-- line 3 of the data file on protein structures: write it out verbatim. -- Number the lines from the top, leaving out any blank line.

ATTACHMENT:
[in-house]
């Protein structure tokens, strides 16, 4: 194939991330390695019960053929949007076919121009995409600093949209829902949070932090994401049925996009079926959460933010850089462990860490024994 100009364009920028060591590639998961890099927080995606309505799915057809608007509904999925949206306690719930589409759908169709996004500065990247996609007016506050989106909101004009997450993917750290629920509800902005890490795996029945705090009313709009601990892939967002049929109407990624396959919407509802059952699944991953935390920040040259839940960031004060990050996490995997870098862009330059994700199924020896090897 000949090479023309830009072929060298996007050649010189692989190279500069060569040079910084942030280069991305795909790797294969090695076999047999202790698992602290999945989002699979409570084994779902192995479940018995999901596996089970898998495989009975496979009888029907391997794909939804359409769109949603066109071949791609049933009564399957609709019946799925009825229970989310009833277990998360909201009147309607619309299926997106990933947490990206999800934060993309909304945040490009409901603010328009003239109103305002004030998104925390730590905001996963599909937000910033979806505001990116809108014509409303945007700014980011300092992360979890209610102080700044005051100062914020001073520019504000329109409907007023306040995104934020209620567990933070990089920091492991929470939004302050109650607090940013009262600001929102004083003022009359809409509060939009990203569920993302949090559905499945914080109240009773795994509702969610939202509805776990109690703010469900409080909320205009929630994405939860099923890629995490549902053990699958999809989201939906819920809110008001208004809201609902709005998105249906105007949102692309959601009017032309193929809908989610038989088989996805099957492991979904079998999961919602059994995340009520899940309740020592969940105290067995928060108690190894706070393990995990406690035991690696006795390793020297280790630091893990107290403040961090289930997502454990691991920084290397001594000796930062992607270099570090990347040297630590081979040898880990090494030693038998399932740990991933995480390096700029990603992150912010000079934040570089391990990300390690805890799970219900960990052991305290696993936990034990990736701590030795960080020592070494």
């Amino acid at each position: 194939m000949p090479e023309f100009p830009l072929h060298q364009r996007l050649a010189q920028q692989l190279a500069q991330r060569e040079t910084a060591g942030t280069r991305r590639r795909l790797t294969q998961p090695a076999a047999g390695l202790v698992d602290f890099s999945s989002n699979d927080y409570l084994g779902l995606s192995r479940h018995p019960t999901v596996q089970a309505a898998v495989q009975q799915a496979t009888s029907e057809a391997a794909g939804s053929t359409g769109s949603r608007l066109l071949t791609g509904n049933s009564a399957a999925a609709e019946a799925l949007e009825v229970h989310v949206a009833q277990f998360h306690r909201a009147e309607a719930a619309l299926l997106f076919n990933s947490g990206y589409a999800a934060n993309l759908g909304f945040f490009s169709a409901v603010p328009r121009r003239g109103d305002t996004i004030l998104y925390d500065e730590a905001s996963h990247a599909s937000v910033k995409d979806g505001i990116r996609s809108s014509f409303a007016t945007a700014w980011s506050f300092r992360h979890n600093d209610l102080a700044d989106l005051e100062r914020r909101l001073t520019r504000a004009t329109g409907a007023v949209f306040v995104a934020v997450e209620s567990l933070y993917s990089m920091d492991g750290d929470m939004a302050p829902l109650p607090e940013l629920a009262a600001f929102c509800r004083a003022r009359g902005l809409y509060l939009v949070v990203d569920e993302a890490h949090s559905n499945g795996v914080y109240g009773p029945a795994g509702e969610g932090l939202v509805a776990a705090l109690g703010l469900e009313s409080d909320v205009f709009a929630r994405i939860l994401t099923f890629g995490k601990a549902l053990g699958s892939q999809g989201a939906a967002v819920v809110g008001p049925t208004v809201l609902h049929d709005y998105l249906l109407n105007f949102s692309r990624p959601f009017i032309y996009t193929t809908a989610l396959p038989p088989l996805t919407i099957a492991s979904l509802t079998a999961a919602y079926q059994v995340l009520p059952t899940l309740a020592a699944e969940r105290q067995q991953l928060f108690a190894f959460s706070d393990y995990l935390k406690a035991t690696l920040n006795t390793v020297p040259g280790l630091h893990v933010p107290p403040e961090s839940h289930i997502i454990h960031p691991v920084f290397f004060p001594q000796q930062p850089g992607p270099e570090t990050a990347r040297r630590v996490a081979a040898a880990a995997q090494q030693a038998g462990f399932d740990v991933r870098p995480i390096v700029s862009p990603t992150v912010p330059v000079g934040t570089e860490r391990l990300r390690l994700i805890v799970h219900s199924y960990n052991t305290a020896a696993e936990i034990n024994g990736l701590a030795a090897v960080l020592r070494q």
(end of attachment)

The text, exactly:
């Amino acid at each position: 194939m000949p090479e023309f100009p830009l072929h060298q364009r996007l050649a010189q920028q692989l190279a500069q991330r060569e040079t910084a060591g942030t280069r991305r590639r795909l790797t294969q998961p090695a076999a047999g390695l202790v698992d602290f890099s999945s989002n699979d927080y409570l084994g779902l995606s192995r479940h018995p019960t999901v596996q089970a309505a898998v495989q009975q799915a496979t009888s029907e057809a391997a794909g939804s053929t359409g769109s949603r608007l066109l071949t791609g509904n049933s009564a399957a999925a609709e019946a799925l949007e009825v229970h989310v949206a009833q277990f998360h306690r909201a009147e309607a719930a619309l299926l997106f076919n990933s947490g990206y589409a999800a934060n993309l759908g909304f945040f490009s169709a409901v603010p328009r121009r003239g109103d305002t996004i004030l998104y925390d500065e730590a905001s996963h990247a599909s937000v910033k995409d979806g505001i990116r996609s809108s014509f409303a007016t945007a700014w980011s506050f300092r992360h979890n600093d209610l102080a700044d989106l005051e100062r914020r909101l001073t520019r504000a004009t329109g409907a007023v949209f306040v995104a934020v997450e209620s567990l933070y993917s990089m920091d492991g750290d929470m939004a302050p829902l109650p607090e940013l629920a009262a600001f929102c509800r004083a003022r009359g902005l809409y509060l939009v949070v990203d569920e993302a890490h949090s559905n499945g795996v914080y109240g009773p029945a795994g509702e969610g932090l939202v509805a776990a705090l109690g703010l469900e009313s409080d909320v205009f709009a929630r994405i939860l994401t099923f890629g995490k601990a549902l053990g699958s892939q999809g989201a939906a967002v819920v809110g008001p049925t208004v809201l609902h049929d709005y998105l249906l109407n105007f949102s692309r990624p959601f009017i032309y996009t193929t809908a989610l396959p038989p088989l996805t919407i099957a492991s979904l509802t079998a999961a919602y079926q059994v995340l009520p059952t899940l309740a020592a699944e969940r105290q067995q991953l928060f108690a190894f959460s706070d393990y995990l935390k406690a035991t690696l920040n006795t390793v020297p040259g280790l630091h893990v933010p107290p403040e961090s839940h289930i997502i454990h960031p691991v920084f290397f004060p001594q000796q930062p850089g992607p270099e570090t990050a990347r040297r630590v996490a081979a040898a880990a995997q090494q030693a038998g462990f399932d740990v991933r870098p995480i390096v700029s862009p990603t992150v912010p330059v000079g934040t570089e860490r391990l990300r390690l994700i805890v799970h219900s199924y960990n052991t305290a020896a696993e936990i034990n024994g990736l701590a030795a090897v960080l020592r070494q």